You don’t see this too often: Minutes after adopting eight broad strategies for increasing the supply of affordable housing in Asheville, Council members did something tangible.
During their June 23 formal session, they agreed to reduce permit and inspection fees for new single-family homes valued at less than $100,000, as well as multifamily developments built with federal funding and designed for low- and moderate-income residents.
“Good: We adopt [a plan] and, 10 minutes later, we’re doing something about it,” said Vice Mayor Ed Hay.
Council member Barbara Field noted that Council’s move could save builders of affordable dwellings nearly half the usual permit and inspection fees. That might not seem like much, she continued, but for a multifamily development, “That could mean that one more unit gets built.”
She added that the Metropolitan Sewerage District has also agreed to fee reductions for affordable-housing construction. There’s no word yet on whether the Regional Water Authority will follow suit.
The previous week, Community Development Director Charlotte Caplan reported that the city faces an acute housing shortage, in both the ownership and rental sectors. New construction of $100,000-or-less homes meets a mere 23 percent of the demand for such houses, she told City Council members during their June 16 work session.
But the shortage is particularly severe for Asheville residents with low to moderate incomes, Caplan explained. And it contributes to the “explosion of mobile homes” in the county: “The low production of rental housing in the city is definitely contributing to [this] increase,” Caplan remarked.
“There’s nothing wrong with mobile homes,” said Field. “But in terms of … an investment, their value decreases every year … like a car,” she said.
Council member O.T. Tomes added that the increase in mobile-home development also indicates falling incomes in both the city and county. And he added that a $100,000 home — a common price in Asheville — is still beyond the reach of many residents. “We’ve got to deal with the bigger picture: incomes [and] jobs.”
Mayor Leni Sitnick observed that Asheville also needs affordable homes for college graduates who are just starting out.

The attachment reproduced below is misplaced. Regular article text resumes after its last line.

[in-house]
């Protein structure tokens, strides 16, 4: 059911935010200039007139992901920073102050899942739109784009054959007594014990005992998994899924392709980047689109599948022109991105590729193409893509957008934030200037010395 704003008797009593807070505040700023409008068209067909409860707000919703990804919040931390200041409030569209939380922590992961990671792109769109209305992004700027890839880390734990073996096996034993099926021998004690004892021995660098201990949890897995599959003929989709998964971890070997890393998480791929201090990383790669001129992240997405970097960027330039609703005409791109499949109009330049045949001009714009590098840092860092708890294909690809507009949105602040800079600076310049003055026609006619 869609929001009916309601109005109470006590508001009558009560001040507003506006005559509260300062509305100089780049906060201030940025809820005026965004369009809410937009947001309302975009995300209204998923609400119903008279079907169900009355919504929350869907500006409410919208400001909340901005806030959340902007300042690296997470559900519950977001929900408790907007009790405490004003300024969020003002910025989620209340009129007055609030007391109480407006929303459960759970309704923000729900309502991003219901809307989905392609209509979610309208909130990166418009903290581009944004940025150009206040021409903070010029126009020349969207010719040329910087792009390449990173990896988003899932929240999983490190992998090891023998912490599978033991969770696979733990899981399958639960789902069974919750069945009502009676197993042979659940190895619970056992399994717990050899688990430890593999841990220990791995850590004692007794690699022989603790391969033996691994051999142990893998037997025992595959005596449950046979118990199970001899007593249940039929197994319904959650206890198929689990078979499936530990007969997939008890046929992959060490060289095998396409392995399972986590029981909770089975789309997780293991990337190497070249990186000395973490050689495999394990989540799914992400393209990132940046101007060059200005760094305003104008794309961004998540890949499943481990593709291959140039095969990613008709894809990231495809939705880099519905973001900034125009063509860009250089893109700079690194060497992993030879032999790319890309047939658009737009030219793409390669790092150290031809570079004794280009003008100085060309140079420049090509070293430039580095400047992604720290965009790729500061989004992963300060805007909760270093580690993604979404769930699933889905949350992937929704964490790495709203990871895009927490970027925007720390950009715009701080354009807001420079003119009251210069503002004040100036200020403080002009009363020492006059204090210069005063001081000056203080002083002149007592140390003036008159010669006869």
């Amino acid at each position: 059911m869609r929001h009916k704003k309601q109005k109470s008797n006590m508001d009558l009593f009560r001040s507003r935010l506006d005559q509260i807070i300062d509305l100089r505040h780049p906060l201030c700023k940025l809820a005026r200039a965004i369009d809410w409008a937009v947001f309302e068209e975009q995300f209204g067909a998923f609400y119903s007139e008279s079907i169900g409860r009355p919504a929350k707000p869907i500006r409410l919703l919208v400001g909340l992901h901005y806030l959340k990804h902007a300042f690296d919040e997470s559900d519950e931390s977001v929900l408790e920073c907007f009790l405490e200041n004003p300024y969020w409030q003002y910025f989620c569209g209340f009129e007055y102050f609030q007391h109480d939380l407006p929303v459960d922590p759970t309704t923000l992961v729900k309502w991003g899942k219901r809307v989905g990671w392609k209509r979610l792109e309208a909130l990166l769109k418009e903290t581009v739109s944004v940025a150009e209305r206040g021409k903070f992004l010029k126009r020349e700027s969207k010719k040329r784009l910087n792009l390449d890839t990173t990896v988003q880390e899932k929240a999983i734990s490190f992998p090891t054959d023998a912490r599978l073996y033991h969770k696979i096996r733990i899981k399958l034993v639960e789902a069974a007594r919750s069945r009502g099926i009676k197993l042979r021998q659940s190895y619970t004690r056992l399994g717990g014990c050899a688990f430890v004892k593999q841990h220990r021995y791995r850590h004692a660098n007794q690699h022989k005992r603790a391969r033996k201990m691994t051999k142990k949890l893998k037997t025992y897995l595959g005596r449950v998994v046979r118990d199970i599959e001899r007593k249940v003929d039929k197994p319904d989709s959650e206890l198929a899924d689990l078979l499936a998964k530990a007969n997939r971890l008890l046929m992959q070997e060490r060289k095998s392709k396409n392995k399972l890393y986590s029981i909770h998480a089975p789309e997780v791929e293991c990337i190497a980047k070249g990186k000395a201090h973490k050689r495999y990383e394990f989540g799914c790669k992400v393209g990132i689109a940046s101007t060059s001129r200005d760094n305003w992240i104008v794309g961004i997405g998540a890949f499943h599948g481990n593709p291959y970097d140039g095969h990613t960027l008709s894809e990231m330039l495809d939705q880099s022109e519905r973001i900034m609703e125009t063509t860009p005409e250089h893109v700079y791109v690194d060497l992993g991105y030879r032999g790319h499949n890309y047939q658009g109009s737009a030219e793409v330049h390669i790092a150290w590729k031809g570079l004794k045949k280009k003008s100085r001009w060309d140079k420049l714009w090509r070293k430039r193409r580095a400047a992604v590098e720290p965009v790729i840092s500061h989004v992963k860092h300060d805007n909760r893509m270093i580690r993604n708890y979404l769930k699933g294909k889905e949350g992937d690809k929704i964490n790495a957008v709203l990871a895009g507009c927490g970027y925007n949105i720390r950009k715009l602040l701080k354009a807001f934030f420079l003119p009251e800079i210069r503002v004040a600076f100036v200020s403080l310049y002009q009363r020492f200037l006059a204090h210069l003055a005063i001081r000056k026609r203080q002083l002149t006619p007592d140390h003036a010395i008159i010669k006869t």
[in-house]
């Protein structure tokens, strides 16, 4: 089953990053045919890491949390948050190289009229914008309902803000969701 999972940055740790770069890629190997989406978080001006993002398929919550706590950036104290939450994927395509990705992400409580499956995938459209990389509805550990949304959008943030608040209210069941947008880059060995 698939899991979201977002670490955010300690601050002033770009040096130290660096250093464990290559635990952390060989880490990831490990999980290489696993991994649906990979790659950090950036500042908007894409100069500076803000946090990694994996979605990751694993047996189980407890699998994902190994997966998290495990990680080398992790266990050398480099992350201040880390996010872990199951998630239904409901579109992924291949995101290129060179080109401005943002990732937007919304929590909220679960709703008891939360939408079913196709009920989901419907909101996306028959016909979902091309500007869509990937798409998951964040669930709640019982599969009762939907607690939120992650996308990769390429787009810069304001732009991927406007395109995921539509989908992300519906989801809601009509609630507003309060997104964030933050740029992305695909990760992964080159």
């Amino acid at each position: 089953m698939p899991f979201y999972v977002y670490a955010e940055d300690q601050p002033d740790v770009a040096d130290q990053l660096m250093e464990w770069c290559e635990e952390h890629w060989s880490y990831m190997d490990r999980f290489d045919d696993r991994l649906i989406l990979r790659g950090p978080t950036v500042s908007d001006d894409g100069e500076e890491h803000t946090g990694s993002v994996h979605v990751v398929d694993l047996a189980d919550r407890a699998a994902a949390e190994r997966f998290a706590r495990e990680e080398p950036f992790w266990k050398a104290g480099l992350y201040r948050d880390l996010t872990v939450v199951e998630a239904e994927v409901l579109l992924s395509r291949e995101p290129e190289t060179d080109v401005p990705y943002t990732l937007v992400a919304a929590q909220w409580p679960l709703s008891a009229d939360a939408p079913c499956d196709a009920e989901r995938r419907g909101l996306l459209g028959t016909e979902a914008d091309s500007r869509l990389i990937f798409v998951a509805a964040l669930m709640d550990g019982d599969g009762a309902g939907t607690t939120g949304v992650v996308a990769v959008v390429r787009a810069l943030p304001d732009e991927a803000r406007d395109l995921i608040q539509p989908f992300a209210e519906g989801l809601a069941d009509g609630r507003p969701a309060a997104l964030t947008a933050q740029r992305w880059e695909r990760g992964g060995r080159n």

To meet all these affordable-housing needs, the city needs 675 additional housing units per year over the next five years, Caplan noted.
She recommended that Council adopt eight broad strategies for achieving that goal, including: formal cooperation with Buncombe County; renovating more homes; increased production of rental and ownership housing; and creating more infill/mixed-use development — such as the recent rehab of the former Asheville Hotel downtown, which now has apartments on the upper floors and businesses at street level.
Having approved such overall strategies, city staff could then work out specific goals and actions for the coming year, Caplan said. For instance, the city could spearhead a demonstration project, such as building a Planned Unit Development — an as-yet unused option available under Asheville’s Unified Development Ordinance. PUDs allow developers to nearly double the number of units they can build on some properties, if they agree to designate many of them for low- to moderate-income residents.
The housing shortage, said Field, “is going to take more than just a few of us to solve. It’s a communitywide problem.”
On June 23, Council members voted 6-0 to endorse those eight strategies. Sitnick was excused from voting because of a nosebleed that forced her to leave the meeting.
Cable vote postponed
If InterMedia — Asheville’s cable-TV franchise holder — becomes an Internet service provider, local schools and libraries will get free service and free modems from the company.
That concession has been written into the proposed franchise agreement with InterMedia, which Asheville City Council members almost approved on June 23.
“We’re willing to incorporate the [Internet] language into the franchise,” said InterMedia General Manager Joe Haight.
“This is a very significant step,” said Asheville Council member Chuck Cloninger, visibly pleased by the news.
That’s not to say there weren’t a few remaining points of contention during a public hearing on the franchise that lasted nearly two hours.
Said Council member Earl Cobb, “I was hoping they’d [also] agree to absorb some of the [pass-through] costs.”